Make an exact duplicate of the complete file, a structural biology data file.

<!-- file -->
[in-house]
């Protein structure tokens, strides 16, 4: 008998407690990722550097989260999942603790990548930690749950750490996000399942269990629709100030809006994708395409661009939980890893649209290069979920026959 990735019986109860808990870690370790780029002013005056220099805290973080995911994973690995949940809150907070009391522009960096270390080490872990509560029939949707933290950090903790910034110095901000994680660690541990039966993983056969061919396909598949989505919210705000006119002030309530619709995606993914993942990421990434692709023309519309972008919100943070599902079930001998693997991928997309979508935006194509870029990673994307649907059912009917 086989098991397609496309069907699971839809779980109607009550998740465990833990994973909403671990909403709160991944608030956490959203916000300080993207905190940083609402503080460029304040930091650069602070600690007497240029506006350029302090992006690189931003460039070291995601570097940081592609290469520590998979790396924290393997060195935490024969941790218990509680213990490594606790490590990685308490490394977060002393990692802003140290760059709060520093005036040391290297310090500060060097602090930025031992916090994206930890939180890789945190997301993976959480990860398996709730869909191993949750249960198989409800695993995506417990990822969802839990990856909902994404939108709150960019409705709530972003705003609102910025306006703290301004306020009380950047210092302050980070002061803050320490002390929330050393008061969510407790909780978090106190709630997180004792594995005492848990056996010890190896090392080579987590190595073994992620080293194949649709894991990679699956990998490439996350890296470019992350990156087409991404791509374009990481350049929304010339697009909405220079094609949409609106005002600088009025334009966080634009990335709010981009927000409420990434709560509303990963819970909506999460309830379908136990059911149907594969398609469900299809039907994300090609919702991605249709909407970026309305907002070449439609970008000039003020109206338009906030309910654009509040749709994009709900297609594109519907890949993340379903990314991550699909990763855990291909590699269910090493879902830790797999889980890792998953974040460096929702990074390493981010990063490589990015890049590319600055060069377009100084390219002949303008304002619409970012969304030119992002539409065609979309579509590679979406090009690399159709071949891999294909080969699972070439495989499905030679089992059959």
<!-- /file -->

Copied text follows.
[in-house]
């Protein structure tokens, strides 16, 4: 008998407690990722550097989260999942603790990548930690749950750490996000399942269990629709100030809006994708395409661009939980890893649209290069979920026959 990735019986109860808990870690370790780029002013005056220099805290973080995911994973690995949940809150907070009391522009960096270390080490872990509560029939949707933290950090903790910034110095901000994680660690541990039966993983056969061919396909598949989505919210705000006119002030309530619709995606993914993942990421990434692709023309519309972008919100943070599902079930001998693997991928997309979508935006194509870029990673994307649907059912009917 086989098991397609496309069907699971839809779980109607009550998740465990833990994973909403671990909403709160991944608030956490959203916000300080993207905190940083609402503080460029304040930091650069602070600690007497240029506006350029302090992006690189931003460039070291995601570097940081592609290469520590998979790396924290393997060195935490024969941790218990509680213990490594606790490590990685308490490394977060002393990692802003140290760059709060520093005036040391290297310090500060060097602090930025031992916090994206930890939180890789945190997301993976959480990860398996709730869909191993949750249960198989409800695993995506417990990822969802839990990856909902994404939108709150960019409705709530972003705003609102910025306006703290301004306020009380950047210092302050980070002061803050320490002390929330050393008061969510407790909780978090106190709630997180004792594995005492848990056996010890190896090392080579987590190595073994992620080293194949649709894991990679699956990998490439996350890296470019992350990156087409991404791509374009990481350049929304010339697009909405220079094609949409609106005002600088009025334009966080634009990335709010981009927000409420990434709560509303990963819970909506999460309830379908136990059911149907594969398609469900299809039907994300090609919702991605249709909407970026309305907002070449439609970008000039003020109206338009906030309910654009509040749709994009709900297609594109519907890949993340379903990314991550699909990763855990291909590699269910090493879902830790797999889980890792998953974040460096929702990074390493981010990063490589990015890049590319600055060069377009100084390219002949303008304002619409970012969304030119992002539409065609979309579509590679979406090009690399159709071949891999294909080969699972070439495989499905030679089992059959």